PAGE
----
Higher Education in Africa

While primary education is an essential step forward,  the importance of higher education should not be neglected.

According to a UNESCO report on education in Africa, enrollment rates in higher education in sub-Saharan Africa are by far the lowest in the world.

The report brings to light the importance of higher education in our changing world:

“Higher education continues to play a vital role, which is likely to increase further, in the new knowledge-based and globalizing economy. Thus, beyond the question of the fundamental right to education of all levels, acquiring knowledge to navigate the complexities of this world is a necessity for everyone especially the groups that have been hitherto marginalized.

Women compose one of those marginalized groups.

In developing countries, especially in Africa, there are still historical, cultural, and economic factors that have been hindering women’s chances for access to and benefits from formal education, especially at the tertiary level.

Looking specifically at Tanzania, data from the Basic Education Statistics in Tanzania (BEST), shows that in both government and non-governmental higher learning institutions (of which there are currently 32), the percentage of female students has been rising from 31.4 percent  in 2007/2008 – or 16,358 students – to 37.1 percent (51,860 students) in 2010/2011. The total to both gender is 45,501 in 2007/2008 and 139,638 in 2010/2011.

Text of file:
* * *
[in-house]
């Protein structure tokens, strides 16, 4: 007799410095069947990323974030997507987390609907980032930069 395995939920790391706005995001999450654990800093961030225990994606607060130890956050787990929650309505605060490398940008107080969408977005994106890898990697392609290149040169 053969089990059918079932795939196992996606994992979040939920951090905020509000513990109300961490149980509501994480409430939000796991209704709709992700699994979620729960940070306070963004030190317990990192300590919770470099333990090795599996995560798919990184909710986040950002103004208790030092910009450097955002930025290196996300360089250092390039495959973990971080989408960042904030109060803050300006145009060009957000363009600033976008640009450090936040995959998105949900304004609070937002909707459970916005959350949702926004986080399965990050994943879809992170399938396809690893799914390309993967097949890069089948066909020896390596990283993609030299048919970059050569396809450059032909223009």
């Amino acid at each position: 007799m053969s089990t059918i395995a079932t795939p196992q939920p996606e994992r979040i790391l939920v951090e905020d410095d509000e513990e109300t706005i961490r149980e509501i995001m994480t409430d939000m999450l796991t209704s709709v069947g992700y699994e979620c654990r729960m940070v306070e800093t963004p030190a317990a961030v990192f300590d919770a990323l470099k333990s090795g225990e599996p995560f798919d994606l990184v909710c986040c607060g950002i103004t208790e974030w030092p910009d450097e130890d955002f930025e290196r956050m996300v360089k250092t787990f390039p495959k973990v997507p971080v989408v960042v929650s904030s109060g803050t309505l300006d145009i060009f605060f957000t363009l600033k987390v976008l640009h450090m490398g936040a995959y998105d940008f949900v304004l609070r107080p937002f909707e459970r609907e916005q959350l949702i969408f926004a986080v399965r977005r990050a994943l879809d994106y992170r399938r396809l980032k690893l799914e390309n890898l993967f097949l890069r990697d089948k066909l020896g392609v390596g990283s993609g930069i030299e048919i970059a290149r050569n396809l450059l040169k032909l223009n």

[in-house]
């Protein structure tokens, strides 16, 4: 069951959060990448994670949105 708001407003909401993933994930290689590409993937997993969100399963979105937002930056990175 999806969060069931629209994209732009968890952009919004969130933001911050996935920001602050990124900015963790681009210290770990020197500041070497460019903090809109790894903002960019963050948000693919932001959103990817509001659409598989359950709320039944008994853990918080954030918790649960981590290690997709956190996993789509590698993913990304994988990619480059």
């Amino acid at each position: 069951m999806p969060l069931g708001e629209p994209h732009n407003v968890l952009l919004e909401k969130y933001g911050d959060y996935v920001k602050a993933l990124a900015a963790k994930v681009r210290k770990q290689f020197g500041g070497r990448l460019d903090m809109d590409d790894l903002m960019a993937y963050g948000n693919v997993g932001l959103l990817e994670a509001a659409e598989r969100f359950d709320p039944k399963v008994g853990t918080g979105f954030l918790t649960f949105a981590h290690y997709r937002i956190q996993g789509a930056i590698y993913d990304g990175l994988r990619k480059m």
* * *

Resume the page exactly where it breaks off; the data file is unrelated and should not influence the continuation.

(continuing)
Increasing tertiary education opportunities for women can make a big difference in Tanzania.  In the country today there is the saying ‘ukimwelimisha mwanamke umeelimisha jamii’.  In English this means: “If you educate a woman, you educate a family.”  This statement captures the profound effect that women can have on the overall well-being of society.  By gaining access to higher education, women who aspire for knowledge  can supplement the communal struggle to eliminate poverty.

Associate Prof Marit Tjomsland of University of Bergen, Tunisia, insists that ” women’s higher education stands as a highly efficient way of shaping more gender-equitable societies and thus as a major vehicle for general development.”

Providing women in Africa with access to higher education opportunities can have a huge impact.  Increasing education can help to break down cultural barriers, remove gender stereotypes, and strengthen development efforts.

%d bloggers like this: